Reddit Is Stunned by This Man's Display of Toxic Masculinity Toward His Anxious Brother
The harsh, inflexible gender roles reinforced by our patriarchal society hurt everyone, including men. Just ask this Redditor, who was shamed by his brother for grabbing his male friend’s hand while experiencing anxiety on an airplane.
User @Poabplane took to the infamous /AmITheAsshole Subreddit for some unbiased insight into this very bumpy ride. For context, he (24M) was going on vacation with his friend Leon and his older brother, Paul. @Poabplane has “pretty bad” flight anxiety, which everyone knew about ahead of time.
“It’s usually at its worst during turbulence, take offs, and landings, and I tend to [breathe] faster and my muscles tense up so badly,” he explained. “And sometimes [when] I get too scared, I freak out. So I always find touch to be my comfort.”
Although both men were aware of @Poabplane’s anxiety, they take completely different approaches to supporting him, he wrote: “Paul is an unemotional person and believes that we shouldn’t show emotions because we’re [men], so he’s been teasing me about it since I was a kid. Leon is the complete opposite of Paul, as he is caring and a very kind person.”
Teasing someone who’s experiencing anxiety is… not cool, to say the least. But hopefully Paul has matured over time and recognized the validity of his brother’s mental health struggles?
Alas, that does not appear to be the case. Their flight got off to a bad start when @Poabplane started to spiral and asked Leon to hold his hand after the trio boarded. “Paul saw it and shot me a dirty look and was obviously annoyed,” he recalled. “After 10 mins passed, I felt better, and we let each other’s hands go.”
Things were okay for a bit, but later into the flight, the plane hit some turbulence.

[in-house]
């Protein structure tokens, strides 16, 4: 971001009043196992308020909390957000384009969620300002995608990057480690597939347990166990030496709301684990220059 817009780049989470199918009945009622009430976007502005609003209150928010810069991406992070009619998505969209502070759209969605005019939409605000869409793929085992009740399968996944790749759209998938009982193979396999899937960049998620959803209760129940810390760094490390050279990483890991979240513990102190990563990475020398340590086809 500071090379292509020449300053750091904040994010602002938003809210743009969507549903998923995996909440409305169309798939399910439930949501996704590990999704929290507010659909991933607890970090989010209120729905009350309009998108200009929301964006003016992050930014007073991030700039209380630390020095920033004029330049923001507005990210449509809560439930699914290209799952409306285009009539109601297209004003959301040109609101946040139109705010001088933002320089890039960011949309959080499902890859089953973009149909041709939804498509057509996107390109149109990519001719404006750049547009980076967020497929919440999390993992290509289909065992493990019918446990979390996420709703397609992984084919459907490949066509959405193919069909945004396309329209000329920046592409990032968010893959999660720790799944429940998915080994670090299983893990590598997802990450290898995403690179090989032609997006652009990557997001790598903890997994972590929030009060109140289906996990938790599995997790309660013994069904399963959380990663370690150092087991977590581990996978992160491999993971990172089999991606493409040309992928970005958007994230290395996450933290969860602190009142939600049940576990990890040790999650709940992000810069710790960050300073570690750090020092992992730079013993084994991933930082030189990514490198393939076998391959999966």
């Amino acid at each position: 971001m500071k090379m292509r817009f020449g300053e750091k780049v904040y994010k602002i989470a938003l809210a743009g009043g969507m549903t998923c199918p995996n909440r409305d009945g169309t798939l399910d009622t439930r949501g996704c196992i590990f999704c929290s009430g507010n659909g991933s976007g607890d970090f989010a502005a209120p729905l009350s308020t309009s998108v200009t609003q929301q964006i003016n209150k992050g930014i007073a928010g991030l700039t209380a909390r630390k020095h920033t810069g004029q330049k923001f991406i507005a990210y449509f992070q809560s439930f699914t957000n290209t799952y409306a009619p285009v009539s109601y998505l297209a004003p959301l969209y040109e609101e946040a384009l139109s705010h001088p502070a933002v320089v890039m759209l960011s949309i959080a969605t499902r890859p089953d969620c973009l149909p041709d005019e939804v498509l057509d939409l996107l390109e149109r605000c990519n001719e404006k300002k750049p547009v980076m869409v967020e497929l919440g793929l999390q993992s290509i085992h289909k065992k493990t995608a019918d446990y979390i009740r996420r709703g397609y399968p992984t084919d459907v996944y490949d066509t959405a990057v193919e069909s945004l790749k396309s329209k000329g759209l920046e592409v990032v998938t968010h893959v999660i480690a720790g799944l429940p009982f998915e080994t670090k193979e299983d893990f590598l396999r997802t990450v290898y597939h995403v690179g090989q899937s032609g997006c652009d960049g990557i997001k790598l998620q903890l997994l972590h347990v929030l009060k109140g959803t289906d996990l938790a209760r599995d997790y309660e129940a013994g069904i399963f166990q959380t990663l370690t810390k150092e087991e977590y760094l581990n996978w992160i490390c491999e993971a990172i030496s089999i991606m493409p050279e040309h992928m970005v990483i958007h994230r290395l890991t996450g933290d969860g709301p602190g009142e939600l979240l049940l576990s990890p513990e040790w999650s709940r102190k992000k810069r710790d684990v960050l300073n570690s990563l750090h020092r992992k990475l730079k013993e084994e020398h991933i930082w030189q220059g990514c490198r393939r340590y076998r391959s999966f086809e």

“It was very unexpected,” @Poabplane explained, “and it scared me to the point [where] I almost cried. I woke Leon up and grabbed his hand, and he just calmly comforted me. I explained to him what happened, and Leon was okay with it. Paul, on the other hand, got so annoyed he pulled my hand out of Leon’s and told me to stop being a crybaby, and [that] I was embarrassing Paul and Leon.”
Naturally, @Poabplane tried to defend himself and his friend, but Paul wasn’t having it. In fact, his brother went so far as to call him “gay” — in a derogatory way, just like Hilary Duff warned us about in that unforgettable PSA from… *checks notes* 2008 — for holding hands with his male friend.
“[Paul] said he didn’t want us to be judged by people around us and assume negative things just ’cause we showed emotions,” the Redditor concluded. “So, AITA?”
It should go without saying, but just in case: Holding hands with another man doesn’t make someone gay, nor is being gay a “negative thing.” Homophobia aside, everyone has emotions, and it is totally normal to express them outwardly. Despite what toxic masculinity would have us believe, crying doesn’t make someone “less of a man.” It is a normal, human reaction in moments of intense stress, fear, or nervousness. This is especially true when a mental health disorder like anxiety is at play.
Redditors in the comments resoundingly defended @Poabplane.
“NTA. Your brother’s been exposed to a lot of really harmful attitudes about gender and orientation in regards to showing emotion,” one commenter wrote. “I’d recommend that he read up on the ongoing mental health crisis facing men due to the unrealistic, toxic, and frankly stupid expectation of men not expressing emotion. … And well done on you and your buddy for being supportive humans who don’t filter every decent reaction through your pants!”
“Paul is dealing with toxic masculinity,” someone else opined. “He isn’t comfortable with himself and projecting it onto you. Keep doing what you’re doing and ask Paul to sit away from you if it bothers him.”
“Kinda seems like Paul got pretty emotional there too,” another commenter quipped. “NTA.”
The Redditor was also encouraged to seek help for his anxiety. According to the Anxiety & Depression Association of America, this common mental health issue affects an estimated 6.8 million adult Americans, yet only 43.2 percent of them are receiving treatment.
“Mild anxiety is totally normal, but it sounds like you have flown a lot and still have severe issues,” one commenter wrote. “Might help you to talk to someone about it!”
Before you go, check out these affordable mental health apps we love:
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